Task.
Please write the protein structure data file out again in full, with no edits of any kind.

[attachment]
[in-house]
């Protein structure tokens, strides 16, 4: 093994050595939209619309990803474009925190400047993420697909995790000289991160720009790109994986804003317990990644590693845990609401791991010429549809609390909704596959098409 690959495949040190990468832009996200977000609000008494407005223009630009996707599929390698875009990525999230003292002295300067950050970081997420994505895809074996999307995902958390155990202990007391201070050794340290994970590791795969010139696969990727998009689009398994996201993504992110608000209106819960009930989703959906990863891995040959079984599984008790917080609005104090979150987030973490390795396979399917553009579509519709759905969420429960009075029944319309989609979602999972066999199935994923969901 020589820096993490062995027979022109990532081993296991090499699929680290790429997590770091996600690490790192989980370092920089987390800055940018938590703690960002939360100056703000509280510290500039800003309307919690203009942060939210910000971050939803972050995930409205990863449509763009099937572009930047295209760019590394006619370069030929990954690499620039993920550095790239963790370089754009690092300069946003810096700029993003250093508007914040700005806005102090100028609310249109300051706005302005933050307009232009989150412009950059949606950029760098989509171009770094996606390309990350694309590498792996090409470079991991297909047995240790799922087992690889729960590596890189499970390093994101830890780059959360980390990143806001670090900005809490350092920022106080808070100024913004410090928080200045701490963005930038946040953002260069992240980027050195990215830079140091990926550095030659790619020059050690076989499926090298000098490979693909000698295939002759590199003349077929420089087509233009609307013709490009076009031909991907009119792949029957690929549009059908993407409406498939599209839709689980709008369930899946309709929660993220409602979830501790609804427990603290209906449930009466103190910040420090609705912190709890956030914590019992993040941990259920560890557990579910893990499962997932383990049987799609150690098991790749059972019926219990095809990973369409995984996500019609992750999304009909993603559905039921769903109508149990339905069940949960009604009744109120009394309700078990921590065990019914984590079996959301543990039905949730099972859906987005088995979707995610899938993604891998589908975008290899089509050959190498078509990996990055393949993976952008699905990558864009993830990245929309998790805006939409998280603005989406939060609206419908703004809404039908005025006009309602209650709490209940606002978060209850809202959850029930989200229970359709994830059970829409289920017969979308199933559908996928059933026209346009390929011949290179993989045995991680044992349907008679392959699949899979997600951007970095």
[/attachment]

[in-house]
């Protein structure tokens, strides 16, 4: 093994050595939209619309990803474009925190400047993420697909995790000289991160720009790109994986804003317990990644590693845990609401791991010429549809609390909704596959098409 690959495949040190990468832009996200977000609000008494407005223009630009996707599929390698875009990525999230003292002295300067950050970081997420994505895809074996999307995902958390155990202990007391201070050794340290994970590791795969010139696969990727998009689009398994996201993504992110608000209106819960009930989703959906990863891995040959079984599984008790917080609005104090979150987030973490390795396979399917553009579509519709759905969420429960009075029944319309989609979602999972066999199935994923969901 020589820096993490062995027979022109990532081993296991090499699929680290790429997590770091996600690490790192989980370092920089987390800055940018938590703690960002939360100056703000509280510290500039800003309307919690203009942060939210910000971050939803972050995930409205990863449509763009099937572009930047295209760019590394006619370069030929990954690499620039993920550095790239963790370089754009690092300069946003810096700029993003250093508007914040700005806005102090100028609310249109300051706005302005933050307009232009989150412009950059949606950029760098989509171009770094996606390309990350694309590498792996090409470079991991297909047995240790799922087992690889729960590596890189499970390093994101830890780059959360980390990143806001670090900005809490350092920022106080808070100024913004410090928080200045701490963005930038946040953002260069992240980027050195990215830079140091990926550095030659790619020059050690076989499926090298000098490979693909000698295939002759590199003349077929420089087509233009609307013709490009076009031909991907009119792949029957690929549009059908993407409406498939599209839709689980709008369930899946309709929660993220409602979830501790609804427990603290209906449930009466103190910040420090609705912190709890956030914590019992993040941990259920560890557990579910893990499962997932383990049987799609150690098991790749059972019926219990095809990973369409995984996500019609992750999304009909993603559905039921769903109508149990339905069940949960009604009744109120009394309700078990921590065990019914984590079996959301543990039905949730099972859906987005088995979707995610899938993604891998589908975008290899089509050959190498078509990996990055393949993976952008699905990558864009993830990245929309998790805006939409998280603005989406939060609206419908703004809404039908005025006009309602209650709490209940606002978060209850809202959850029930989200229970359709994830059970829409289920017969979308199933559908996928059933026209346009390929011949290179993989045995991680044992349907008679392959699949899979997600951007970095």